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. the major purpose for this foundation is trying to set up a program, a public education program, by using the health, lifestyle and more vegetables and fruit to reduce the cancer incidence and mortality. >> what are the major foot -- the major activities and functions of the foundation? you mentioned education. do you cut out courses or promotional videotapes for people to get a better understanding for ways to have a healthy diet and therefore a healthy lifestyle? >> the major thing for the education is teach the people that cancer is a preventable disease and that we focus on the family. so we educate the mother first. in the beginning, we are training 4000 mothers. and then we found the children play a major role in the family. we asked the mother to prepare more vegetables and fruit -- for the parents, especially the father -- and we asked for the mother, especially the father, and we started program in the elementary school. also, we are training the new dietitians in the school. and the training of the teacher and we set up all the teaching materials. so we have brochures and some a
to be part of it, and am aware of the fact that there is a crisis in higher education. textbooks cost too much. it is a fact that tuition is too high, and that is a problem, not a crisis. is a serious problem, although not a crisis yet, that students graduate from college with way too much student debts. a problem, not a crisis. parking is in adequate on practically even campus. students gain 15 pounds the first months they attend college. that is a problem, not a crisis. crisis in american higher education in my opinion is that there is 22 million students in n colleges and universities, and 21.5 million of them attend colleges and universities so far the left that they cannot see the middle- of-the-road or the telescope. is that they are not just liberals, but many of these schools -- and i am talking about famous, importance, wealthy colleges and universities -- are subverting the values not only of america, but of western civilization. i do not say that on these or maybe 98%e 99% of american students attend that every single student fox's attitude, nor every faculty or staff member. i
laws and less on the quality of education being provided? these are important questions that we believe the state audit will answer and i'm honored to be joined by [speaker not understood] in this effort to examine whether our community colleges and students are being treated fairly, consistently and without bias. we ask for your support to ensure our safe public community colleges are not being forced to waste [speaker not understood] through the fees and taxpayer dollars. [inaudible]. >> thank you. >> thank you. (applause) >>> hello, my name is marco low be and i'm a current ccsf student and i'm going to be a future college student there. ~ lopez if the community did not have the opportunity to attend city college and all of its programs, we would not have the means to change our choices in life. this freedom of choice to attend ccsf and the process of education is a tool to help many inspire and focus towards goals. excuse me. many of which seek focus from and is a means to inspire youth and adults of all cultural, religious, sexual backgrounds, and various incomes that a public need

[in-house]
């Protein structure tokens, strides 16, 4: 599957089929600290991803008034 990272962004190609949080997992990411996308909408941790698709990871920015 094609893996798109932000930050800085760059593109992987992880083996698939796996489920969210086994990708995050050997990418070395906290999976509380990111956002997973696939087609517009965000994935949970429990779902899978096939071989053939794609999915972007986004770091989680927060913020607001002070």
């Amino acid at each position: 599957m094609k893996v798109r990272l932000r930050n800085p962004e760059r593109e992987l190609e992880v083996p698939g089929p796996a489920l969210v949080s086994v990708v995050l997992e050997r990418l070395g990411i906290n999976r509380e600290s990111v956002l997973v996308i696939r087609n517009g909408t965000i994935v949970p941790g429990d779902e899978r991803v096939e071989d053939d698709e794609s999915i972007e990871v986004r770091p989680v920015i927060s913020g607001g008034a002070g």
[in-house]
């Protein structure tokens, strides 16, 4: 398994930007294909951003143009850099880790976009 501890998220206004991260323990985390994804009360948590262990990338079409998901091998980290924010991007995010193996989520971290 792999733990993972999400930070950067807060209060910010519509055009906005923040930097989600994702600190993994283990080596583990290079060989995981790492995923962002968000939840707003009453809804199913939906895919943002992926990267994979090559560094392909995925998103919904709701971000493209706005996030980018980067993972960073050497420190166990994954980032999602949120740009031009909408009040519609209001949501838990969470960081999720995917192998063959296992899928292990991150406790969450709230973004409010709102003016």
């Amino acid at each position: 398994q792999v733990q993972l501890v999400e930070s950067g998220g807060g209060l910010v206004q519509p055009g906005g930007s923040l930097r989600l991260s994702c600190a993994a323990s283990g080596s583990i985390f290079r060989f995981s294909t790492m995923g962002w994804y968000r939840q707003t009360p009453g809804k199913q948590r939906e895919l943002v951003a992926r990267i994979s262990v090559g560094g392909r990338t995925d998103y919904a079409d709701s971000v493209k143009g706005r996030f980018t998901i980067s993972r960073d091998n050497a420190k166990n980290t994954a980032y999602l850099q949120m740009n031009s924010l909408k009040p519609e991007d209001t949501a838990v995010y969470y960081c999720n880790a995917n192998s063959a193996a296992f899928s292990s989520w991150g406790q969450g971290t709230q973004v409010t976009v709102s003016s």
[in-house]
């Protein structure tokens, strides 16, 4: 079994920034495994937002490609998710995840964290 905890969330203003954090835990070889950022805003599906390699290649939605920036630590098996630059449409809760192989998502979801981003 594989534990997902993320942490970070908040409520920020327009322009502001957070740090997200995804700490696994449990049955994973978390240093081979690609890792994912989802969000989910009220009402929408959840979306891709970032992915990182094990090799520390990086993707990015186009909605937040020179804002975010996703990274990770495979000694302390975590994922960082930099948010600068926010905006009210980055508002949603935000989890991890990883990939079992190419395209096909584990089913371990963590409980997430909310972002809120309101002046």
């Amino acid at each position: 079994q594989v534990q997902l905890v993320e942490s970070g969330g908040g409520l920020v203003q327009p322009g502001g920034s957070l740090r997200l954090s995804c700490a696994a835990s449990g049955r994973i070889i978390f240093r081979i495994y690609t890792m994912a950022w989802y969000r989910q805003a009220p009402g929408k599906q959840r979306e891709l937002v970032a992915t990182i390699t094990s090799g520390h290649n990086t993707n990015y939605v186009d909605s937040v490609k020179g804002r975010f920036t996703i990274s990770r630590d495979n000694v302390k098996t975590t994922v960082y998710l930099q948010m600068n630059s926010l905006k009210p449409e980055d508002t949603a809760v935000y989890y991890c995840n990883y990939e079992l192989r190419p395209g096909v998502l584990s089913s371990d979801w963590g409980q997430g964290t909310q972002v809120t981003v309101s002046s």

of the friends of city college now is political pressure, first on the department of education to have you accjc rescind its actions against city college ~ and political pressure on sacramento and our state legislators to restore the master plan for higher education [speaker not understood]. thank you. (applause) >>> hello, everyone. my name is [speaker not understood]. i'm part of students making change. i'm also part of the student involvement [speaker not understood] undocumented student club on campus. and i just want to talk about the reality that a lot of people have been avoiding about city college of san francisco. as a student i've been part of this city college for two years. i just recently finished all my studies last semester. but, you know, like a lot of things are happening here, you know, there are a lot of problems in city college like we have bathrooms that haven't been fixed. we have -- [speaker not understood]. we also have a lot of resistance in terms like a couple years ago we had our resource center being requested by undocumented students and, you know, it was really sad
suspension of the rules to hear 138-13 sp2 to accept the voluntary closure by envision education, incorporated of its metropolitan arts and technology charter school, effective august 1st, 2013. roll call, please, ms. [speaker not understood]. yes, difficult need a motion. thank you. >> second. >> thank you. i heard motion and i just went right on. thank you for the second, vice president fewer. roll call please ms. castro. >> thank you. mr. logan? >> yes. >> ms. fewer? >> yes. >> mr. haney? >> yes. >> ms. maufas? >> yes. >> ms. mendoza? >> yes. >> dr. murase? >> aye. >> ms. wynns? >> aye. >> thank you. [speaker not understood]? >> yes. >> 7 ayes. >> now i'd hear a motion for 138-13 sp2 which is the resolution to accept the voluntary closure by envision of metropolitan arts and technology charter school effective august 1st, 2013. motion and a second. >> moved. >> second. >> thank you. may you please read the recommendation, mr. davis? >> yes, i will, thank you, president norton. superintendent's proposal 138-13 sp2 accept the voluntary closure by envision education, incorporated